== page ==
New cancer drug development institute at UT MD Anderson

Academic and government leaders announced the establishment of a major new research institute at The University of Texas MD Anderson Cancer Center that will blend the best attributes of academic and industrial research to identify and validate new cancer targets, convert such scientific knowledge into new cancer drugs, and advance these novel agents into innovative clinical trials.

“The Institute for Applied Cancer Science will exploit the enormous opportunities provided by recent truly transformative scientific and technological advances to improve the appallingly low rate of success in the nation’s current cancer drug development system,” Ronald DePinho, M.D., president of MD Anderson, said.

“Only 5-10 percent of potential cancer drugs make it from initial discovery all the way to patients as approved treatments. And more than half of those fail in phase III clinical trials, the final step of development. That’s costly not just economically but costly to patients who are subjected to largely ineffective treatments,” he said. “Improving this unacceptable performance requires that we hit the reset button and develop a new organizational model that systematically secures the knowledge needed to fully understand key targets and develop a clear clinical path for new therapies.”

The institute is designed to convert basic discoveries into effective new drugs and complementary diagnostics for cancer patients via multidisciplinary collaboration using a full range of state-of-the-art technologies, said Raymond DuBois, M.D., Ph.D., MD Anderson’s executive vice president and provost. It will enhance and align with many other programs at MD Anderson, spanning basic, translational and clinical research.

DePinho and institute leaders joined Gov. Rick Perry and University of Texas System Board of Regents Chairman Gene Powell to announce creation of the institute today.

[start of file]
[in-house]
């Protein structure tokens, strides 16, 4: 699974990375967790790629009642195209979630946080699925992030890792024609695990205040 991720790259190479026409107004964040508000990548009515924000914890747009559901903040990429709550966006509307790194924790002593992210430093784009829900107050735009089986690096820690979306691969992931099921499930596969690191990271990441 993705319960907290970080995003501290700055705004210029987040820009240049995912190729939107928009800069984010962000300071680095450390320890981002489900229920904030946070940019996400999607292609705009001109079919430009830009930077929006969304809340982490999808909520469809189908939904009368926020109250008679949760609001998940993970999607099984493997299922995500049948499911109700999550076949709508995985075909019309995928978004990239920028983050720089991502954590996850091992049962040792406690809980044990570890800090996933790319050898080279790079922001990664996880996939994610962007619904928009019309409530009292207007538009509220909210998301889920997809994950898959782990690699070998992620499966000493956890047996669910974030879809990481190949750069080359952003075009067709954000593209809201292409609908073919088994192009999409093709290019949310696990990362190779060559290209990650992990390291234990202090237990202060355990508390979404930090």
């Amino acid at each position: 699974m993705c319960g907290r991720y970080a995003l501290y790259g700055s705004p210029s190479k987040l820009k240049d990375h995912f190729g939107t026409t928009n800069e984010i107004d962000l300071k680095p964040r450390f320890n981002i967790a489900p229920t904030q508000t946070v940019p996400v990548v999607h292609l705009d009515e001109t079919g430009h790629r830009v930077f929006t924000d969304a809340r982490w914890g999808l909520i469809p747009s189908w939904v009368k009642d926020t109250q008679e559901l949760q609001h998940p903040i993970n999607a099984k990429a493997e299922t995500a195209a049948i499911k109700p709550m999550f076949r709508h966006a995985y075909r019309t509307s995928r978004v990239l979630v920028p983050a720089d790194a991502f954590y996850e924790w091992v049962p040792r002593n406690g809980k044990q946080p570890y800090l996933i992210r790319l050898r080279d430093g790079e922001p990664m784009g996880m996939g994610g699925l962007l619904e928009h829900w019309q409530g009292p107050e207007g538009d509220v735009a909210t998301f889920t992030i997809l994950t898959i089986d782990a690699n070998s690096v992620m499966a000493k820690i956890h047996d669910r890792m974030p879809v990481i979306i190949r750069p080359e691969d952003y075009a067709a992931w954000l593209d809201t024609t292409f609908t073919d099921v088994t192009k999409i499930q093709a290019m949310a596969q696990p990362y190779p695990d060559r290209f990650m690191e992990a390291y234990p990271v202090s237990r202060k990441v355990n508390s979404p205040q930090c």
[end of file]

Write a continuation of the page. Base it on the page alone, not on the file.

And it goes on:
Researchers in academic medicine excel in identifying molecular changes that drive cancer development and growth, leading to the identification of potential drug targets, DuBois noted. “In recent years, academic researchers have moved into translational research, those final steps between the lab and first-in-human Phase I clinical trials that were once largely the domain of pharmaceutical companies.”

As pharmaceutical companies focus their resources more on later stage clinical trials and commercialization, and entrepreneurial biotech companies struggle financially during slow economic times, that shift is important.

Yet, the cultural divide between academic research and the intense, goal-oriented focus of biotechnology companies constitutes what the institute’s new leaders call “the valley of death” in drug development.

“Efficient conversion of discoveries into effective medicines will require seamless integration of not only discovery and applied science, but also the exploratory and goal-oriented cultures in academia and industry,” DuBois said. “Our institute leaders are highly accomplished in both realms and have outstanding experience in bridging the gap between them.”

The Institute for Applied Cancer Science will be housed in South Campus Research Buildings 3 and 4, located on East Road.

Source: University of Texas M. D. Anderson Cancer Center, USA

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